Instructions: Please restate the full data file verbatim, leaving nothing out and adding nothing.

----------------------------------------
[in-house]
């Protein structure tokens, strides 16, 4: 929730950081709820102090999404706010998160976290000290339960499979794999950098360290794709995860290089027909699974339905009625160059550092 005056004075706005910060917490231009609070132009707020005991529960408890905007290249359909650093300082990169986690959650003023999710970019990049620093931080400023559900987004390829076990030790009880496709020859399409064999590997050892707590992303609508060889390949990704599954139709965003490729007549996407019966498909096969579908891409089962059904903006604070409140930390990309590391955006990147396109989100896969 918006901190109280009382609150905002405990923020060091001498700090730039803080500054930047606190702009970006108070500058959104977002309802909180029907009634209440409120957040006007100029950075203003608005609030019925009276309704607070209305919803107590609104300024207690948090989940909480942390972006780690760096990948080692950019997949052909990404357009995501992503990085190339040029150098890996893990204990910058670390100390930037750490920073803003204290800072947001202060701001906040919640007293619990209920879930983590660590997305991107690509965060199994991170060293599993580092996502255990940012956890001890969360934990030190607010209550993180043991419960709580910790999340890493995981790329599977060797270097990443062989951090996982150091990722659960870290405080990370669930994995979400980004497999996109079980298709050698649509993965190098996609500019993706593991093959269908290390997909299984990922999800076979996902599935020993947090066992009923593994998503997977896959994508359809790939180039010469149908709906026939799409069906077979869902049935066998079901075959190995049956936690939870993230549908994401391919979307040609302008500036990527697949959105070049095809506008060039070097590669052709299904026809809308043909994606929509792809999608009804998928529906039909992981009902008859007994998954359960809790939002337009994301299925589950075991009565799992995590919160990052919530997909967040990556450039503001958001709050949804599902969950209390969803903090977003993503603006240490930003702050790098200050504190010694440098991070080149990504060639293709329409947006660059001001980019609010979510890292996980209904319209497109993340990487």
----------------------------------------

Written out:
[in-house]
């Protein structure tokens, strides 16, 4: 929730950081709820102090999404706010998160976290000290339960499979794999950098360290794709995860290089027909699974339905009625160059550092 005056004075706005910060917490231009609070132009707020005991529960408890905007290249359909650093300082990169986690959650003023999710970019990049620093931080400023559900987004390829076990030790009880496709020859399409064999590997050892707590992303609508060889390949990704599954139709965003490729007549996407019966498909096969579908891409089962059904903006604070409140930390990309590391955006990147396109989100896969 918006901190109280009382609150905002405990923020060091001498700090730039803080500054930047606190702009970006108070500058959104977002309802909180029907009634209440409120957040006007100029950075203003608005609030019925009276309704607070209305919803107590609104300024207690948090989940909480942390972006780690760096990948080692950019997949052909990404357009995501992503990085190339040029150098890996893990204990910058670390100390930037750490920073803003204290800072947001202060701001906040919640007293619990209920879930983590660590997305991107690509965060199994991170060293599993580092996502255990940012956890001890969360934990030190607010209550993180043991419960709580910790999340890493995981790329599977060797270097990443062989951090996982150091990722659960870290405080990370669930994995979400980004497999996109079980298709050698649509993965190098996609500019993706593991093959269908290390997909299984990922999800076979996902599935020993947090066992009923593994998503997977896959994508359809790939180039010469149908709906026939799409069906077979869902049935066998079901075959190995049956936690939870993230549908994401391919979307040609302008500036990527697949959105070049095809506008060039070097590669052709299904026809809308043909994606929509792809999608009804998928529906039909992981009902008859007994998954359960809790939002337009994301299925589950075991009565799992995590919160990052919530997909967040990556450039503001958001709050949804599902969950209390969803903090977003993503603006240490930003702050790098200050504190010694440098991070080149990504060639293709329409947006660059001001980019609010979510890292996980209904319209497109993340990487």